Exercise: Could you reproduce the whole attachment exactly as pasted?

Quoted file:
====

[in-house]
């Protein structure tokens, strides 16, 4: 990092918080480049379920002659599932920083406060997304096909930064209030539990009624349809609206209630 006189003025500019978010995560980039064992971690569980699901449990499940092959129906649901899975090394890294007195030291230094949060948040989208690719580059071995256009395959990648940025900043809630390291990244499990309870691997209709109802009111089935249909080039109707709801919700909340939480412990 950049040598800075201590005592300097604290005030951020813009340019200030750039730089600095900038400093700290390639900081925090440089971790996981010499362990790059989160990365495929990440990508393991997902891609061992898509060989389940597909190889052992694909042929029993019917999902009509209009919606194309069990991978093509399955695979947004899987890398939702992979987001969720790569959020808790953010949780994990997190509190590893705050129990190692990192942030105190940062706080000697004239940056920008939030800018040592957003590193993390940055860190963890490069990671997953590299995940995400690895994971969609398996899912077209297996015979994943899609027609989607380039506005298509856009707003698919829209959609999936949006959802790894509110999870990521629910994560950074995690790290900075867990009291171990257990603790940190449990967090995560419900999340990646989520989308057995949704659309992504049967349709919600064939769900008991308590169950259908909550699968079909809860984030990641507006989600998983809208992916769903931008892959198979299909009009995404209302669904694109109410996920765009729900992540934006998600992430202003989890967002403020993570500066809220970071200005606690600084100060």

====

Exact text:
[in-house]
């Protein structure tokens, strides 16, 4: 990092918080480049379920002659599932920083406060997304096909930064209030539990009624349809609206209630 006189003025500019978010995560980039064992971690569980699901449990499940092959129906649901899975090394890294007195030291230094949060948040989208690719580059071995256009395959990648940025900043809630390291990244499990309870691997209709109802009111089935249909080039109707709801919700909340939480412990 950049040598800075201590005592300097604290005030951020813009340019200030750039730089600095900038400093700290390639900081925090440089971790996981010499362990790059989160990365495929990440990508393991997902891609061992898509060989389940597909190889052992694909042929029993019917999902009509209009919606194309069990991978093509399955695979947004899987890398939702992979987001969720790569959020808790953010949780994990997190509190590893705050129990190692990192942030105190940062706080000697004239940056920008939030800018040592957003590193993390940055860190963890490069990671997953590299995940995400690895994971969609398996899912077209297996015979994943899609027609989607380039506005298509856009707003698919829209959609999936949006959802790894509110999870990521629910994560950074995690790290900075867990009291171990257990603790940190449990967090995560419900999340990646989520989308057995949704659309992504049967349709919600064939769900008991308590169950259908909550699968079909809860984030990641507006989600998983809208992916769903931008892959198979299909009009995404209302669904694109109410996920765009729900992540934006998600992430202003989890967002403020993570500066809220970071200005606690600084100060």